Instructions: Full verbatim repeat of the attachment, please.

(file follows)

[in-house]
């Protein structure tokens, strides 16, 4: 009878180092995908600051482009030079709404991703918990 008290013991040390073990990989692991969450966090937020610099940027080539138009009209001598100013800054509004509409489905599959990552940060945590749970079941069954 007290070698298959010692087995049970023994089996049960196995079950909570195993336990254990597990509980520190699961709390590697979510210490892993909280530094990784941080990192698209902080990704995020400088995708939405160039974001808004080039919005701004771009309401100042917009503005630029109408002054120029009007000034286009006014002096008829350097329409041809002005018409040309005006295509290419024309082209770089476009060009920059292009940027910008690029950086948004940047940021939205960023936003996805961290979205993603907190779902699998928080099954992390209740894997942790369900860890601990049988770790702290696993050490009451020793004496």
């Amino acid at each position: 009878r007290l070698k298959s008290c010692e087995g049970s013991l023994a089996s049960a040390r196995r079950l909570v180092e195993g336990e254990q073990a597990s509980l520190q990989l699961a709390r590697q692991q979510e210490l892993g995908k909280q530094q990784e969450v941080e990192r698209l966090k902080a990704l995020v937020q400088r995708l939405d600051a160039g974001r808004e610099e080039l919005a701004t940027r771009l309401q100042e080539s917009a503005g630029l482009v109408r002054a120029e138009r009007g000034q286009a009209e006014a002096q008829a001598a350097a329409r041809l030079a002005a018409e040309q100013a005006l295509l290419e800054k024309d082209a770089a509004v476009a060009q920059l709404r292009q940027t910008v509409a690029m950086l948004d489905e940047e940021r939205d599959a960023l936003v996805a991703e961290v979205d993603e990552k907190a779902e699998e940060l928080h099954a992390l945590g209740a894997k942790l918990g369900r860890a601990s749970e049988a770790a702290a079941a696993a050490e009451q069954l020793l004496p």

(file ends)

[in-house]
């Protein structure tokens, strides 16, 4: 009878180092995908600051482009030079709404991703918990 008290013991040390073990990989692991969450966090937020610099940027080539138009009209001598100013800054509004509409489905599959990552940060945590749970079941069954 007290070698298959010692087995049970023994089996049960196995079950909570195993336990254990597990509980520190699961709390590697979510210490892993909280530094990784941080990192698209902080990704995020400088995708939405160039974001808004080039919005701004771009309401100042917009503005630029109408002054120029009007000034286009006014002096008829350097329409041809002005018409040309005006295509290419024309082209770089476009060009920059292009940027910008690029950086948004940047940021939205960023936003996805961290979205993603907190779902699998928080099954992390209740894997942790369900860890601990049988770790702290696993050490009451020793004496």
């Amino acid at each position: 009878r007290l070698k298959s008290c010692e087995g049970s013991l023994a089996s049960a040390r196995r079950l909570v180092e195993g336990e254990q073990a597990s509980l520190q990989l699961a709390r590697q692991q979510e210490l892993g995908k909280q530094q990784e969450v941080e990192r698209l966090k902080a990704l995020v937020q400088r995708l939405d600051a160039g974001r808004e610099e080039l919005a701004t940027r771009l309401q100042e080539s917009a503005g630029l482009v109408r002054a120029e138009r009007g000034q286009a009209e006014a002096q008829a001598a350097a329409r041809l030079a002005a018409e040309q100013a005006l295509l290419e800054k024309d082209a770089a509004v476009a060009q920059l709404r292009q940027t910008v509409a690029m950086l948004d489905e940047e940021r939205d599959a960023l936003v996805a991703e961290v979205d993603e990552k907190a779902e699998e940060l928080h099954a992390l945590g209740a894997k942790l918990g369900r860890a601990s749970e049988a770790a702290a079941a696993a050490e009451q069954l020793l004496p």